> executors 
> into a javaspace like environment with my http://griddle.dev.java.net
> project.
>
> I've always wanted to have to conversation about importing permissions,
> but to 
> some degree we've already done that.
>
> o  The granting of permissions to a specific codebase URL already
> exists.
> o  With HTTPMD, we can guarantee that the content of the jar hasn't
> changed
>     and thus the permissions we are granting are to be used by software
> which
>     we know the behavior of.
> o  With DynamicPolicyProvider and the
> com.sun.jini.start.ServiceDescriptor
>     implementations, you can derive a dynamic "service" environment with
> some
>     appropriate changes to com.sun.jini.start.ServiceStarter to include
> the
>     convehence of whatever policy and configuration you want to use.
>
> I've used com.sun.jini.start.ServiceStarter and a derivative of my 
> http://startnow.dev.java.net projects org.wonderly.url.vhttp.Handler 
> StreamHandler implementation to create a dynamically downloading and
> caching for 
> offline execution client runtime environment.
>
> I think we have lots of bits and pieces that can work together, and the
> OSGi 
> bundle mechanism might be a standard way to package into a jar, what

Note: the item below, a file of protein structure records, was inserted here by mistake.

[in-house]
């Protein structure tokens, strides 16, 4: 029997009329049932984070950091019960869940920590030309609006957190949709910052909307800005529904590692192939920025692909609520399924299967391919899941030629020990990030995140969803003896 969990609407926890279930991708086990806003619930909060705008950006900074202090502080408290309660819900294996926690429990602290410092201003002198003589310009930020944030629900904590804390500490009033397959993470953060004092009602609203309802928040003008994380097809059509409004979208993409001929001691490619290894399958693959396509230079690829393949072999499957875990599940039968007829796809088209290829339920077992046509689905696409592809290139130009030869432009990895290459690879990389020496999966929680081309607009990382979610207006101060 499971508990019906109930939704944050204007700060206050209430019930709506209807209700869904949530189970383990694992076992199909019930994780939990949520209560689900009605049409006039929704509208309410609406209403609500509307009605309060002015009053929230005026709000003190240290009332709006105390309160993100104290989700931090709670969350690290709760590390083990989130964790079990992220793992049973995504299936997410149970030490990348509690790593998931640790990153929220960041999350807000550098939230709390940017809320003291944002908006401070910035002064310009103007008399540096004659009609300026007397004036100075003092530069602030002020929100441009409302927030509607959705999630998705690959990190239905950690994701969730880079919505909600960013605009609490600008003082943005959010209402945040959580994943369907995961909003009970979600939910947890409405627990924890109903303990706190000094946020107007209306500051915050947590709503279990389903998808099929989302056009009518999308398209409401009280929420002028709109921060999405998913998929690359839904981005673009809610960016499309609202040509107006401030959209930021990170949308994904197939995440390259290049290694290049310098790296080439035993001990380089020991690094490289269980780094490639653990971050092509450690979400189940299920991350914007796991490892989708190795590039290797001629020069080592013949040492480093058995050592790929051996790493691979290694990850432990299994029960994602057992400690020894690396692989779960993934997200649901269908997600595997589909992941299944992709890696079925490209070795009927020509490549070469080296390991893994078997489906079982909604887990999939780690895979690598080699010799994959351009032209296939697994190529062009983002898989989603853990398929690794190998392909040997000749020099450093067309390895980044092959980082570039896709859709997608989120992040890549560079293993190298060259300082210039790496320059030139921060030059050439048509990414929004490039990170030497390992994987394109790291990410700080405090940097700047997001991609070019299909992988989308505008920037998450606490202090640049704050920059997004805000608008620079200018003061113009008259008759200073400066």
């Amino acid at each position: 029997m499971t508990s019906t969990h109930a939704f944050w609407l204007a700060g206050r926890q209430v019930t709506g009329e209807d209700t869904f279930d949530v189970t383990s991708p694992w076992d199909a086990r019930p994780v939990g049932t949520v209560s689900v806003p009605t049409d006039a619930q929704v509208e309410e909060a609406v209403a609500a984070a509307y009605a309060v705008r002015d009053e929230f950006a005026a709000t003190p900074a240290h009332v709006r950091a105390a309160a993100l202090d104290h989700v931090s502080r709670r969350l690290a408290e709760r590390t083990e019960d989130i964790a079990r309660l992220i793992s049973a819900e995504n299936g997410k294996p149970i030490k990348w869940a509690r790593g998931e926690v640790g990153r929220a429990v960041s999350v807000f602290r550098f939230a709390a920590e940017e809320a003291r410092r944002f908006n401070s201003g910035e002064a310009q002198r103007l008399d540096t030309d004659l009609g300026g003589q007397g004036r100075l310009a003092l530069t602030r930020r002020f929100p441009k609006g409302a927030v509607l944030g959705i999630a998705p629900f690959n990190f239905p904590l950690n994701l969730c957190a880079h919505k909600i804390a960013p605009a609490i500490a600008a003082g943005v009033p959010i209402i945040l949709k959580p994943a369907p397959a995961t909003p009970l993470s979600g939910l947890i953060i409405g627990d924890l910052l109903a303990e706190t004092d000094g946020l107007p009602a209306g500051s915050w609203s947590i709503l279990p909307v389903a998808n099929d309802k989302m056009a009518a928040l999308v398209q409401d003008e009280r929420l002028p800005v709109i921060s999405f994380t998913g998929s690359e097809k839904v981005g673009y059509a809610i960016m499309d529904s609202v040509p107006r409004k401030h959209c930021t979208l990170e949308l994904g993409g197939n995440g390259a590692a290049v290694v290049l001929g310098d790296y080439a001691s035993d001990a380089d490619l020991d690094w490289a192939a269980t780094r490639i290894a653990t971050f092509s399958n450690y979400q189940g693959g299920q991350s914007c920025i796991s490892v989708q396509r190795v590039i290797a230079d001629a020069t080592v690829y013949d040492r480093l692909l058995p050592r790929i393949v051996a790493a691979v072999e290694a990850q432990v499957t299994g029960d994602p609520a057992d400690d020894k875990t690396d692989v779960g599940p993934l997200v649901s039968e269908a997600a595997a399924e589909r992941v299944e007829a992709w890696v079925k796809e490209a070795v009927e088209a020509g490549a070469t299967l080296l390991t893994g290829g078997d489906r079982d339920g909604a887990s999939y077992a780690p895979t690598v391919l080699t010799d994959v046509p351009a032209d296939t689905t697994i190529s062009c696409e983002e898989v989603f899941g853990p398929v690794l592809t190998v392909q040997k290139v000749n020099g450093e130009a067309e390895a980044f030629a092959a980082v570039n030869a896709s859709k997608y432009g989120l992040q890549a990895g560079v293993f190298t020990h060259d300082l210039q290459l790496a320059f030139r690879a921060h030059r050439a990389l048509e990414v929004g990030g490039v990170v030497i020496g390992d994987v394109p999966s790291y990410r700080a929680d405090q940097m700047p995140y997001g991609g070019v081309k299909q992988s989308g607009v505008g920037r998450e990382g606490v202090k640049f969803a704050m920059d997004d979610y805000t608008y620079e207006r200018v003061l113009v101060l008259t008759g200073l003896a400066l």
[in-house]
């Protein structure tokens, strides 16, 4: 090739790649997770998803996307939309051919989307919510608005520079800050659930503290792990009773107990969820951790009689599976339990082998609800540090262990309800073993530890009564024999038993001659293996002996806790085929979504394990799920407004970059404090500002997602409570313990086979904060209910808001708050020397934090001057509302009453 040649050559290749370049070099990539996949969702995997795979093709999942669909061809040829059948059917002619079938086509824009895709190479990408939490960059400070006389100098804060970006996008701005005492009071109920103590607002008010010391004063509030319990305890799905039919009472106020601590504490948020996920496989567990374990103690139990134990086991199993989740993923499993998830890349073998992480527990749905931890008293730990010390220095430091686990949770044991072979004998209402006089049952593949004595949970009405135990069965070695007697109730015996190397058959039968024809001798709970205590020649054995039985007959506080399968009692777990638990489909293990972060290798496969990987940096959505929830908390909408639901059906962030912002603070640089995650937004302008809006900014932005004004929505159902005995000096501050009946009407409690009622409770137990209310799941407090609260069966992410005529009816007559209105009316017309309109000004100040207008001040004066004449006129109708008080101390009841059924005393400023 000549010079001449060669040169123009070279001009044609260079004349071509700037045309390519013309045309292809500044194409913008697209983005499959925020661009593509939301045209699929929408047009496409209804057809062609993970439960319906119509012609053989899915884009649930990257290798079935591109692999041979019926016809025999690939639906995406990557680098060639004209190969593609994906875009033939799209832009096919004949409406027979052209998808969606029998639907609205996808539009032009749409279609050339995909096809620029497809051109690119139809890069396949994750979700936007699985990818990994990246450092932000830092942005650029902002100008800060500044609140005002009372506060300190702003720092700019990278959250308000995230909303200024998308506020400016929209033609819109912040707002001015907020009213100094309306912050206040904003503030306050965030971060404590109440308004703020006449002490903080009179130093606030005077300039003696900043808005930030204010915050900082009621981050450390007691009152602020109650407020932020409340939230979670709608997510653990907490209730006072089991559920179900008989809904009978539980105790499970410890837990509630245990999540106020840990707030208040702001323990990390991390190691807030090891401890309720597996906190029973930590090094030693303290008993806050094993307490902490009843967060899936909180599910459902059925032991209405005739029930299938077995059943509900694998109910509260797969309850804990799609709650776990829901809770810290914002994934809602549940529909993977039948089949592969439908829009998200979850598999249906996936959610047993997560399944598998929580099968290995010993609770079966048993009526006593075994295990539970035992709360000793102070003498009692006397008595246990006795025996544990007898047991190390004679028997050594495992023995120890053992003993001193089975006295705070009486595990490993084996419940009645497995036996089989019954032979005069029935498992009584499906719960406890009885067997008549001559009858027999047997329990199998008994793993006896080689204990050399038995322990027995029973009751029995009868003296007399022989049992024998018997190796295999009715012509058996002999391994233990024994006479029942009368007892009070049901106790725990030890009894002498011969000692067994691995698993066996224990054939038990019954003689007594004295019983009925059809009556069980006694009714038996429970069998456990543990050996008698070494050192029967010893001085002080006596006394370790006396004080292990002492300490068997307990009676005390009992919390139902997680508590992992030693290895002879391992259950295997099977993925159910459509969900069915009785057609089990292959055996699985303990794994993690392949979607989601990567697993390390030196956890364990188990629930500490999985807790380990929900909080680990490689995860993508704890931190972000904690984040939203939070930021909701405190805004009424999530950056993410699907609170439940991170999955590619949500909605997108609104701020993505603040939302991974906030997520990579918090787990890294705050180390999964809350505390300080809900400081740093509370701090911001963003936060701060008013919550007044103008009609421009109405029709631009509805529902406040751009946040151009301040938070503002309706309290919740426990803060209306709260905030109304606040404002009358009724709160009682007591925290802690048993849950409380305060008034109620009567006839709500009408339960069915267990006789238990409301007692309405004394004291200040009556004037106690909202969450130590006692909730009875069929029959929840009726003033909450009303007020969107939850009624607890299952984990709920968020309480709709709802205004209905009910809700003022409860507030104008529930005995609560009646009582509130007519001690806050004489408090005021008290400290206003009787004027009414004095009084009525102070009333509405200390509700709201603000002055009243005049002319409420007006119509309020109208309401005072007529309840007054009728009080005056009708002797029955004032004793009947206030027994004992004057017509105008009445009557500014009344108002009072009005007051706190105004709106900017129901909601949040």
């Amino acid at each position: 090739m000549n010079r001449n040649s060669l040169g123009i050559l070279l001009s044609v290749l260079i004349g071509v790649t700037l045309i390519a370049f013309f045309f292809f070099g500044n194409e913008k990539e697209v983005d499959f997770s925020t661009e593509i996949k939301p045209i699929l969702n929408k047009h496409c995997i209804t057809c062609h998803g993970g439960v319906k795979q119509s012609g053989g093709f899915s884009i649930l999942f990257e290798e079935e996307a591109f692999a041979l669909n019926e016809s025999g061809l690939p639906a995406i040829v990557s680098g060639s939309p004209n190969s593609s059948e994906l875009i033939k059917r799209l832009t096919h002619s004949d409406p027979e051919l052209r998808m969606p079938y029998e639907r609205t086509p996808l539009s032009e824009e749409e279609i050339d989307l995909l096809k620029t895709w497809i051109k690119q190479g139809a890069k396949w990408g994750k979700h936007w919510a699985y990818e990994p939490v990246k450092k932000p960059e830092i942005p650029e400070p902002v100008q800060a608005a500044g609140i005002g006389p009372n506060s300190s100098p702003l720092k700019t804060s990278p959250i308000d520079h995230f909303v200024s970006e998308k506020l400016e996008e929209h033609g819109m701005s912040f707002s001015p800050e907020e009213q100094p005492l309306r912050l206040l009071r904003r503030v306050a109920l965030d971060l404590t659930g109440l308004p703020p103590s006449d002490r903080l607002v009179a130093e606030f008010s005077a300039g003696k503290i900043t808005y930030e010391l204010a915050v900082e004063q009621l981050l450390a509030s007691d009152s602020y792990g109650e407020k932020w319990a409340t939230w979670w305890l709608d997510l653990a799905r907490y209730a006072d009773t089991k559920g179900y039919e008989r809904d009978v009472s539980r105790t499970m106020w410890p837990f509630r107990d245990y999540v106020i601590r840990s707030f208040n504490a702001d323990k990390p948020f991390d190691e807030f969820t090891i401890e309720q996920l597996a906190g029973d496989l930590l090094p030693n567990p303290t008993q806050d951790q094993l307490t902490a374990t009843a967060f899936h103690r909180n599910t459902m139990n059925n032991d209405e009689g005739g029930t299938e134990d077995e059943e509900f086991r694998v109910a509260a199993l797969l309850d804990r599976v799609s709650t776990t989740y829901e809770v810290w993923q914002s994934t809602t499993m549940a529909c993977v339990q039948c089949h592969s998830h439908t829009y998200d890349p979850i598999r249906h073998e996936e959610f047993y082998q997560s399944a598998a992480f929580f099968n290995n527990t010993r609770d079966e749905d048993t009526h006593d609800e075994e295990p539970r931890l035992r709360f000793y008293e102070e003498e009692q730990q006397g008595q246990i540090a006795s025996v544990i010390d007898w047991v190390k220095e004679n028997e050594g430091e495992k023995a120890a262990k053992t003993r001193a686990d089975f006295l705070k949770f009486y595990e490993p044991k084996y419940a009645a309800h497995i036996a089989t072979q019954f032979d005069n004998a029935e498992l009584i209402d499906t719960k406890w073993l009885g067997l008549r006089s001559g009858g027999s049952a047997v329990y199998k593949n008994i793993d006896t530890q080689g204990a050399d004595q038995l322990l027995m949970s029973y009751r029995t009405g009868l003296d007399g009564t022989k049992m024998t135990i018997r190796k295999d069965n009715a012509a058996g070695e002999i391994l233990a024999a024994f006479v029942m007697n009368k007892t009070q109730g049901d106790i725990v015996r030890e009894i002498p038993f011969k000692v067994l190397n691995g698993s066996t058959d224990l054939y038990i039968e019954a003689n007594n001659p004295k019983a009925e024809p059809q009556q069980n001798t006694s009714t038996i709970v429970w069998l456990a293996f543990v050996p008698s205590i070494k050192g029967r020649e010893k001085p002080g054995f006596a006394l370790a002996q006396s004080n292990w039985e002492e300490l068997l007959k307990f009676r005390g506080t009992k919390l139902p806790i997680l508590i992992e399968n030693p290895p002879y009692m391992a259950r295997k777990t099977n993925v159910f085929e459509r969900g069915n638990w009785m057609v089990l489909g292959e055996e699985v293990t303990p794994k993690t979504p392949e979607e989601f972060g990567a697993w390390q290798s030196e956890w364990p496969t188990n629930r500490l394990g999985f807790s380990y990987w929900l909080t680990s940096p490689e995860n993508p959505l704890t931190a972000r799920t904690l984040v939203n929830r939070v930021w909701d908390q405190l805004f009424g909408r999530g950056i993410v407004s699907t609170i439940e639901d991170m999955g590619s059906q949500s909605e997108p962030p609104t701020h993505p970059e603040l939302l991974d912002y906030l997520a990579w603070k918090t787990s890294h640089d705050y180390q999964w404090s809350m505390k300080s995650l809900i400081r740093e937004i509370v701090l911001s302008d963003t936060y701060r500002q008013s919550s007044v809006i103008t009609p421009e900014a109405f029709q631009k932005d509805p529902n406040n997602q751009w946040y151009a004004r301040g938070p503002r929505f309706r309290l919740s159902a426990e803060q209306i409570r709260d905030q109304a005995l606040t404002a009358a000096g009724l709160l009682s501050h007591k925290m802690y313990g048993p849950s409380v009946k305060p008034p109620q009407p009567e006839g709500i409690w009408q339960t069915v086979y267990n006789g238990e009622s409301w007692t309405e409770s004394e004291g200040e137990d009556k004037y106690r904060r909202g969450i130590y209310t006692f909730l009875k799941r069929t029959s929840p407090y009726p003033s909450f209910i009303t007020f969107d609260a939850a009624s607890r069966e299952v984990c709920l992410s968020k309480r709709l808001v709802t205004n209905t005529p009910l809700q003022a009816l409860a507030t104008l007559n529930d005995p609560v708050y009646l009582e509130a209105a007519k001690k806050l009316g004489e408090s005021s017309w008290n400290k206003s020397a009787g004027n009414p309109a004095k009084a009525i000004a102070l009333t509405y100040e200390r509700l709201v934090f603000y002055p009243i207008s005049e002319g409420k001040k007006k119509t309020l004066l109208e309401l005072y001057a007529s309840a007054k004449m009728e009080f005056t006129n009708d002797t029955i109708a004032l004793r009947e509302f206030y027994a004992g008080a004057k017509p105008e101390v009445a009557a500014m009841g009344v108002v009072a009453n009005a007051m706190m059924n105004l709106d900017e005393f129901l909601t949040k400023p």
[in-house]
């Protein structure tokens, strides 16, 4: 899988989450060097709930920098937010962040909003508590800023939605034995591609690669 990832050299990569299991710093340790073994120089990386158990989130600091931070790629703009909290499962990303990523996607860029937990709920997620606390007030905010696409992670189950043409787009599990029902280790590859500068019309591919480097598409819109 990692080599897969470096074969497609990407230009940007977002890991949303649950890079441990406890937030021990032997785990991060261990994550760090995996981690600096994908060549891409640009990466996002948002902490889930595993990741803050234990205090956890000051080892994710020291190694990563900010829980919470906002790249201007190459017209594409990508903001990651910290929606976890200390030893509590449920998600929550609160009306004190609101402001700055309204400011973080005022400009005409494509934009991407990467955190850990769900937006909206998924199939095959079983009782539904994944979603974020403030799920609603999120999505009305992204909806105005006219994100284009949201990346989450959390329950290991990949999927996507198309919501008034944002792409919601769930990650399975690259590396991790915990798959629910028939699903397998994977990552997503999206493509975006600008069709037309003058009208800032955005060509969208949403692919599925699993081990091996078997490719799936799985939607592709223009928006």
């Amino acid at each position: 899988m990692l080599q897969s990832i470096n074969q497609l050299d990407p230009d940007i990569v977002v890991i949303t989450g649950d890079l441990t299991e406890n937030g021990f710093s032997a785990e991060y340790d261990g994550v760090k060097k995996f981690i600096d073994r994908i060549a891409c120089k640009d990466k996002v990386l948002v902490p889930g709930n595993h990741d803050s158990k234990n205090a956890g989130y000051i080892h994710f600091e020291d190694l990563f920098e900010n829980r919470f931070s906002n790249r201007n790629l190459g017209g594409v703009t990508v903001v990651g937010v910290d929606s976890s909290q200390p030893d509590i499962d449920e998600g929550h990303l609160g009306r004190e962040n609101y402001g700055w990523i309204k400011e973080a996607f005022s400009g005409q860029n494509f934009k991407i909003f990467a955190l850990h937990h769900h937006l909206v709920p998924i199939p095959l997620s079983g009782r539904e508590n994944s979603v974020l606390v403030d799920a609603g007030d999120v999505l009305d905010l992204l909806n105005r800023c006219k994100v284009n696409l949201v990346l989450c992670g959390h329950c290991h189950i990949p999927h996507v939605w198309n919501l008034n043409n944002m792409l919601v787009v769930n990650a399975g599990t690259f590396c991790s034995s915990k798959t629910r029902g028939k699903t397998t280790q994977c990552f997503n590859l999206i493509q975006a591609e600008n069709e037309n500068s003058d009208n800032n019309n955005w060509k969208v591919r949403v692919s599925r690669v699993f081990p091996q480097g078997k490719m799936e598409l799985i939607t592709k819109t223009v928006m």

> permissions 
> are actually required.
>
> In the real world, many people still seem to have no stamina for
> building an 
> exact policy, and instead, look at the software they are running as
> either 
> trusted or not-trusted in totality, and use AllPermission as the gating
> permission.
>
> If we were to work on providing a "complete" permission convehence
> mechanism, 
> would that be useful if there still are not adequate tools for 
> discovering/knowing exactly what permissions are required?
>
> Gregg Wonderly
>
> Peter Firmstone wrote:
>   
>> I've had a few thoughts about the whole "move the code to the data" 
>> concept (or "Move the code to the Service node") for some time, 
>> considering it a low priority, I have kept quiet about it, until 
>> recently when the topic came up during a recent email discussion.
>>
>> Current Practise for River applications is to move code and data
>>     
> around 
>   
>> together in the form of marshalled objects.  Two particular groups of 
>> Objects are of interest, those that are process or code intensive
>>     
> where 
>   
>> methods process and create returned results and data intensive objects
>>     
>
>   
>> where there is little to be done in the way of processing, where minor